I am writing this blog on the sidelines of the Academy of International Business Annual Meeting at Washington DC. Many of the leading scholars of IB including Lou Wells, Alan Rugman, Yves Doz, and John Cantwell are attending this conference, as are 1,000+ delegates from all over the world.
A panel that Charles Dhanaraj and I put together titled “Emerging Trends in Multinational R&D in Emerging Markets” gave me the opportunity to step back and look at what’s happening in multinational R&D in India.
How Significant is MNE R&D in Emerging Markets?
But, first how important or how significant is the R&D that multinational enterprises (MNEs) do in emerging markets? That seems to depend on the country of origin of the MNE. In a presentation at the AIB conference, Heather Berry of George Washington University mentioned that the range is wide – Japanese MNEs spend only about 4% of their R&D budget in emerging market countries, while at the other extreme for Sweden it is in excess of 40%. For American MNEs, that number is about 11%. MNC R&D in emerging markets has been on the radar of researchers since the 2005 World Investment Report of UNCTAD recognized the growing importance of such R&D.
MNE R&D in India
MNE R&D in India is not new though its nature and scope has changed considerably over the years. One of the first major MNE R&D centres was set up by Hindustan Lever Ltd (an affiliate of Unilever) in the early 1960s, and this was, for many years, the showcase of MNE R&D in India. HLL’s India R&D was tightly linked to the company’s business in India, and supported the business in an era when there were several constraints placed on imports of technology.
But, the major boom in MNE R&D in India happened only after the first Information and Communication Technology R&D facility of Texas Instruments was set up in 1984-85. Other US MNCs like HP and Motorola followed soon thereafter.
Some broad trends in MNE R&D in India:
As I have been documenting in my posts on this blog, the nature of MNE R&D in India has been changing in the last few years.
IBM India Research is a good example of this trend. While the Research Center continues to do work on software and analytics R&D that will help the company globally, with the growth of the company’s service business in India the Center also works on projects to support the services business (e.g. automation of parts of the recruitment process through text analytics), and achieve excellence in service delivery. A third prong is to work on innovative solutions to national problems in India such as bridging the digital divide through a spoken web that mimics the internet.
Thus, we see four different types of MNE R&D emerging:
Type 1: Using local talent and skills to solve problems/enhance products for global market
Type 2: Using local talent and skills to enhance efficiency of local operations
Type 3: Using local talent and skills to develop new products/services/components to achieve excellence in local business and build new markets for local business. The results of this are likely to be transferable to other countries as well, even back to developed markets (so-called “reverse innovation”).
Type 4: Using local talent and skills to address national problems. Quasi-CSR, but may have broader business impact.
Note that types 2 and 3 will be difficult to pursue if India is not a major market for the company or if an India-centric business has not evolved over time. That’s what we see in a company like Intuit where the business is primarily US-focused. Intuit’s India Development Centre is largely focused on types 1 and 4 as I documented in my earlier post on Intuit.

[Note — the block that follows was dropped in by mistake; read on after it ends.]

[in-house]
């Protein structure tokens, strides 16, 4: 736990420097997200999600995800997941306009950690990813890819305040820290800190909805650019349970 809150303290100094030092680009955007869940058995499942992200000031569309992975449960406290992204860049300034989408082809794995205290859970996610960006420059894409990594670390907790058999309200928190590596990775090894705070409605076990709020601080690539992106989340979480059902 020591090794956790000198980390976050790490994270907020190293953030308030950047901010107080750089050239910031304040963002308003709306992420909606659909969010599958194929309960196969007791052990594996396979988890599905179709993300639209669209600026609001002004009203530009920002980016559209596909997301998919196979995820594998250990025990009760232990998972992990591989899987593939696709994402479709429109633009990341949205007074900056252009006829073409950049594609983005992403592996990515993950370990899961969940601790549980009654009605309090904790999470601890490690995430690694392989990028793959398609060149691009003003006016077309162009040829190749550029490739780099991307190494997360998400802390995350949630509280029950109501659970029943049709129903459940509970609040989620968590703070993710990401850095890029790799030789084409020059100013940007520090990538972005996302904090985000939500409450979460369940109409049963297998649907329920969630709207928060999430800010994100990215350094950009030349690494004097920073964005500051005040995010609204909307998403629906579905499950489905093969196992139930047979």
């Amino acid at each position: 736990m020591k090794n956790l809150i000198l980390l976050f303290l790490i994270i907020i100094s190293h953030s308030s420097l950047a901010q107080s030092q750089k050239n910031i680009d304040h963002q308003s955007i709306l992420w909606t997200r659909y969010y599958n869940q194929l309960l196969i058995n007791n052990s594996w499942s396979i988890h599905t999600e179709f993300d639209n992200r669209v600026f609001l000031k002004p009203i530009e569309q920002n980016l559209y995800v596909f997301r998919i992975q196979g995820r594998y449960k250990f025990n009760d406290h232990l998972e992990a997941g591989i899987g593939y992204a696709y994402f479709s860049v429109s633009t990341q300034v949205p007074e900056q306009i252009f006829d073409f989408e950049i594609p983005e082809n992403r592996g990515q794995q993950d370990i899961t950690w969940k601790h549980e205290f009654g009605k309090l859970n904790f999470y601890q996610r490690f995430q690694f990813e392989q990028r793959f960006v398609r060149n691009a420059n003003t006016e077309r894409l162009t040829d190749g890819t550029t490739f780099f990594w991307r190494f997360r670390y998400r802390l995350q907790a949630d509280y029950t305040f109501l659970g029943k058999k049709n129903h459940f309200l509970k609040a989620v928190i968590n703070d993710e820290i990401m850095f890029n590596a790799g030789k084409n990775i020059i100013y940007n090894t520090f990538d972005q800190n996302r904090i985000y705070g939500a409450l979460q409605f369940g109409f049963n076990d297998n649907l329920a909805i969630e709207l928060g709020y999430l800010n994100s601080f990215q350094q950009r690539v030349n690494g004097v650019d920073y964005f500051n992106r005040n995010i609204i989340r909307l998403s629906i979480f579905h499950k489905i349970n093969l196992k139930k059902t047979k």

It will be interesting to see how the relative proportion of these different types of R&D evolves over time.
- While the exact number of MNE R&D centers in India is not known, recent estimates indicate that the number is somewhere in the 800-900 range. Zinnov, a consulting firm focusing on the R&D globalization space, estimates that 851 MNEs have R&D Centers in India. Nasscom estimates that 750 MNE R&D centres employ about 400,000 scientists and engineers in India.
- MNE R&D is predominantly in ICT. As Rakesh Basant and Sunil Mani point out in their recent paper, of the top 59 foreign company awardees of US patents from India in 2006-10, as many as 52 are from ICT.
- MNE R&D in India was motivated by considerations of cost and access to talent (“resource-seeking” as it’s called in the academic literature), and at least to start with was intended to supplement work being done in the HQ and other developed country R&D sites. Some of this is changing now, but more about this later.
- MNEs are becoming more prominent in the Indian R&D landscape. According to Basant and Mani, their share of industrial R&D (based on spending data) may be as much as 20%. But, their contribution to recognizable outputs of R&D is more substantial – as I showed in From Jugaad to Systematic Innovation, MNEs accounted for more than 50% of the US patents awarded to inventors from India between 1994 and 2008.
- Indian R&D Centers are slowly becoming more important the R&D networks of the MNEs themselves. Though among the top 49 companies, the median proportion of patents coming from India is ~2%, for a small set of companies the number is much higher. For IT security solution provider Symantec, this proportion is close to 50% [Basant & Mani, 2012].
- It’s broadly known that MNE R&D Centres have limited Links with the local innovation ecosystem but strong ties within their own MNE R&D network. This has been confirmed by recent work by Mrinalini, Pradosh Nath & Sandhya at NISTADS [Mrinalini, N., Nath, P., & G.D. Sandhya (2012) “R&D Strategies of MNCs in India: Isolation or Integration?,” Economic & Political Weekly, Vol. 47, No. 13, March 13, 73-78.]